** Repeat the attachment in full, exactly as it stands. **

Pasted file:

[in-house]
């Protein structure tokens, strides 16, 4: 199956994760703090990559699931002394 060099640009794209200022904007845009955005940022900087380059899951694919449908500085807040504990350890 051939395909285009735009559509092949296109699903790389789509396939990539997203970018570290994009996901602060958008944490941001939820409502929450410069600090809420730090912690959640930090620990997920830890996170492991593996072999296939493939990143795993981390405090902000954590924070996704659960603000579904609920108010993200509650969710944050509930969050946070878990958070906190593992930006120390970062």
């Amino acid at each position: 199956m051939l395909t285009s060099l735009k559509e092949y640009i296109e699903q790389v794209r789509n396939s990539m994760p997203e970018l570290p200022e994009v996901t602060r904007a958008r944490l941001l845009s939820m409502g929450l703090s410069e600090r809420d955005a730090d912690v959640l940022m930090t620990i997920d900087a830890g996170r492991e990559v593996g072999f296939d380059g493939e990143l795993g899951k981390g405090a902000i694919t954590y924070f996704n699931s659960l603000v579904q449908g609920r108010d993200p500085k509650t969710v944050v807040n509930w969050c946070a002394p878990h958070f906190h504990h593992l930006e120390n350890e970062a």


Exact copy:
[in-house]
């Protein structure tokens, strides 16, 4: 199956994760703090990559699931002394 060099640009794209200022904007845009955005940022900087380059899951694919449908500085807040504990350890 051939395909285009735009559509092949296109699903790389789509396939990539997203970018570290994009996901602060958008944490941001939820409502929450410069600090809420730090912690959640930090620990997920830890996170492991593996072999296939493939990143795993981390405090902000954590924070996704659960603000579904609920108010993200509650969710944050509930969050946070878990958070906190593992930006120390970062």
């Amino acid at each position: 199956m051939l395909t285009s060099l735009k559509e092949y640009i296109e699903q790389v794209r789509n396939s990539m994760p997203e970018l570290p200022e994009v996901t602060r904007a958008r944490l941001l845009s939820m409502g929450l703090s410069e600090r809420d955005a730090d912690v959640l940022m930090t620990i997920d900087a830890g996170r492991e990559v593996g072999f296939d380059g493939e990143l795993g899951k981390g405090a902000i694919t954590y924070f996704n699931s659960l603000v579904q449908g609920r108010d993200p500085k509650t969710v944050v807040n509930w969050c946070a002394p878990h958070f906190h504990h593992l930006e120390n350890e970062a």